I got the VeggiChop because I'm trying to cook from scratch more instead of buying pre-chopped mire poix from Trader Joe's or frozen chopped veggies for soups & stews.
I have a certain breaking point, where a whole lotta chopping becomes... well, demotivating, and the soup just doesn't get made (pizza, anyone?).
I also have a TINY kitchen and an electric, full size food processor is simply out of the question.
The VeggiChop brings enough variation and novelty to the chopping process to keep me on task in the kitchen. I'm using a lot more fresh vegetables in my cooking now, saving money, and enjoying the work!
You'll still have to clean & cut the veggies (I've tried onions, celery, bell peppers, carrots, and shallots) into chunks before they go into the bowl. And if you're doing a stock pot of soup, you'll be doing a couple of rounds of each of the major ingredients.
And the chop isn't as even or "pretty" as a good knife chop or even a food processor chop. So if it's food for a party and you want a perfect dice of red bell peppers for garnish, get out your knife.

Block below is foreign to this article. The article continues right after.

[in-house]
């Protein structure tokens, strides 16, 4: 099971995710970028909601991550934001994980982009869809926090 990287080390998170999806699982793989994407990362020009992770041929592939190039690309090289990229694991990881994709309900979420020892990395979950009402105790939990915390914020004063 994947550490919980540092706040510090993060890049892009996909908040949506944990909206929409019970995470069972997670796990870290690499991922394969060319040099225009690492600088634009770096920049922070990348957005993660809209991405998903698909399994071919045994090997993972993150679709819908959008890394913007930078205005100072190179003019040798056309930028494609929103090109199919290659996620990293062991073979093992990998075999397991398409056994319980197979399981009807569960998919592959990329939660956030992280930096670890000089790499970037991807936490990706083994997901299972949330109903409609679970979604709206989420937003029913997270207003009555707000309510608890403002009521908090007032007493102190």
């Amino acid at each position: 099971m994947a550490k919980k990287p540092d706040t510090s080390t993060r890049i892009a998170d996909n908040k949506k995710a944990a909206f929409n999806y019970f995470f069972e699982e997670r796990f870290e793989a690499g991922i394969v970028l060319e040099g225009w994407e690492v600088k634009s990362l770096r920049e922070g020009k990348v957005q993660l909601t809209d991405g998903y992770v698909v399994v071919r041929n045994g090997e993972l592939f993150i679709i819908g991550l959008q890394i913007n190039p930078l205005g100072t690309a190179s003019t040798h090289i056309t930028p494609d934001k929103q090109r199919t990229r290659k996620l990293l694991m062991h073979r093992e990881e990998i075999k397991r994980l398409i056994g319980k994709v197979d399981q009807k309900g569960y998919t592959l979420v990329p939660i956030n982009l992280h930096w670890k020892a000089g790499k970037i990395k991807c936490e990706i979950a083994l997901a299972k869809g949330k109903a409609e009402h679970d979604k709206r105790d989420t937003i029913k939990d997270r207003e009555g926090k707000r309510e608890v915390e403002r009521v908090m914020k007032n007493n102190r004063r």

Also, I haven't had much luck with herbs or garlic. They stick to the blades and don't really get minced, even with the little paddle attachment that's supposed to help with that. I bought a garlic twist NexTrend Garlic Twist - Clear for the garlic, and use a knife for the herbs.
And although it says somewhere in the product info online that you can chop ice with this thing... meh. Not really. Or I couldn't... Maybe if you started with those tiny hotel cubes?
However, you CAN make fruit sorbets with the thing. Mark Bittman had a recipe in the NY Times recently for simple fruit sorbets, and if you let the frozen fruit thaw slightly first, you can make a nice two serving batch very easily with the VeggiChop.
What else: Oh. Easy to clean, just be careful with the blade.
Hope that helps!